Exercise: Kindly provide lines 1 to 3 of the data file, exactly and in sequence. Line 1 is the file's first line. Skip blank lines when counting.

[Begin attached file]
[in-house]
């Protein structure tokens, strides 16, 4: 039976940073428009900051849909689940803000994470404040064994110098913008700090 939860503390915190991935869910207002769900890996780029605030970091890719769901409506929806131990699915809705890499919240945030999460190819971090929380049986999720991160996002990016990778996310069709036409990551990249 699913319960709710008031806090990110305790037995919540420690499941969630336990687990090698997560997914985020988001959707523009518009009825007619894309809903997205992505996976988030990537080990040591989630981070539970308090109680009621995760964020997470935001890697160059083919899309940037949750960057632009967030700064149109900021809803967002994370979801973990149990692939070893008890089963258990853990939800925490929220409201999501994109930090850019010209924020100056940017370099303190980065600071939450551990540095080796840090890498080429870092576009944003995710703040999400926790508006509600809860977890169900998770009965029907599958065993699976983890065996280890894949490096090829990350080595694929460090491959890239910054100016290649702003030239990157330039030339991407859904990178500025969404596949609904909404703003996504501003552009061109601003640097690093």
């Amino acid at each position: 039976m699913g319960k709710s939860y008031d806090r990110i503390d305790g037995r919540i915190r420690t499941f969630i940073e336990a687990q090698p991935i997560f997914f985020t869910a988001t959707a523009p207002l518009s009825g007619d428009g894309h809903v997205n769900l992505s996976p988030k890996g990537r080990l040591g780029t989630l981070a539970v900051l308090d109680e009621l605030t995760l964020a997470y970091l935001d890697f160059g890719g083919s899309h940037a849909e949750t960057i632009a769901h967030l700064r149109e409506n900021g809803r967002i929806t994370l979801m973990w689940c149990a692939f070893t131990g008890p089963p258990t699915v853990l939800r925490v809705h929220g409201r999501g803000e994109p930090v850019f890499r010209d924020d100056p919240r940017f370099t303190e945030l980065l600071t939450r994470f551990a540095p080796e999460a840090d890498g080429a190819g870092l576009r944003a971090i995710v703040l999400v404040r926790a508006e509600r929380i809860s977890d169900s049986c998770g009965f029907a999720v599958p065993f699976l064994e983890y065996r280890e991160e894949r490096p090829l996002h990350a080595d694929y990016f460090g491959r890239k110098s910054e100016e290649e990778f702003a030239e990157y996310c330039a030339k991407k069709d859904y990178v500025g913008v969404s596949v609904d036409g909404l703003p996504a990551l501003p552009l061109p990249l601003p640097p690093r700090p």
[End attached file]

[in-house]
């Protein structure tokens, strides 16, 4: 039976940073428009900051849909689940803000994470404040064994110098913008700090 939860503390915190991935869910207002769900890996780029605030970091890719769901409506929806131990699915809705890499919240945030999460190819971090929380049986999720991160996002990016990778996310069709036409990551990249 699913319960709710008031806090990110305790037995919540420690499941969630336990687990090698997560997914985020988001959707523009518009009825007619894309809903997205992505996976988030990537080990040591989630981070539970308090109680009621995760964020997470935001890697160059083919899309940037949750960057632009967030700064149109900021809803967002994370979801973990149990692939070893008890089963258990853990939800925490929220409201999501994109930090850019010209924020100056940017370099303190980065600071939450551990540095080796840090890498080429870092576009944003995710703040999400926790508006509600809860977890169900998770009965029907599958065993699976983890065996280890894949490096090829990350080595694929460090491959890239910054100016290649702003030239990157330039030339991407859904990178500025969404596949609904909404703003996504501003552009061109601003640097690093």
């Amino acid at each position: 039976m699913g319960k709710s939860y008031d806090r990110i503390d305790g037995r919540i915190r420690t499941f969630i940073e336990a687990q090698p991935i997560f997914f985020t869910a988001t959707a523009p207002l518009s009825g007619d428009g894309h809903v997205n769900l992505s996976p988030k890996g990537r080990l040591g780029t989630l981070a539970v900051l308090d109680e009621l605030t995760l964020a997470y970091l935001d890697f160059g890719g083919s899309h940037a849909e949750t960057i632009a769901h967030l700064r149109e409506n900021g809803r967002i929806t994370l979801m973990w689940c149990a692939f070893t131990g008890p089963p258990t699915v853990l939800r925490v809705h929220g409201r999501g803000e994109p930090v850019f890499r010209d924020d100056p919240r940017f370099t303190e945030l980065l600071t939450r994470f551990a540095p080796e999460a840090d890498g080429a190819g870092l576009r944003a971090i995710v703040l999400v404040r926790a508006e509600r929380i809860s977890d169900s049986c998770g009965f029907a999720v599958p065993f699976l064994e983890y065996r280890e991160e894949r490096p090829l996002h990350a080595d694929y990016f460090g491959r890239k110098s910054e100016e290649e990778f702003a030239e990157y996310c330039a030339k991407k069709d859904y990178v500025g913008v969404s596949v609904d036409g909404l703003p996504a990551l501003p552009l061109p990249l601003p640097p690093r700090p």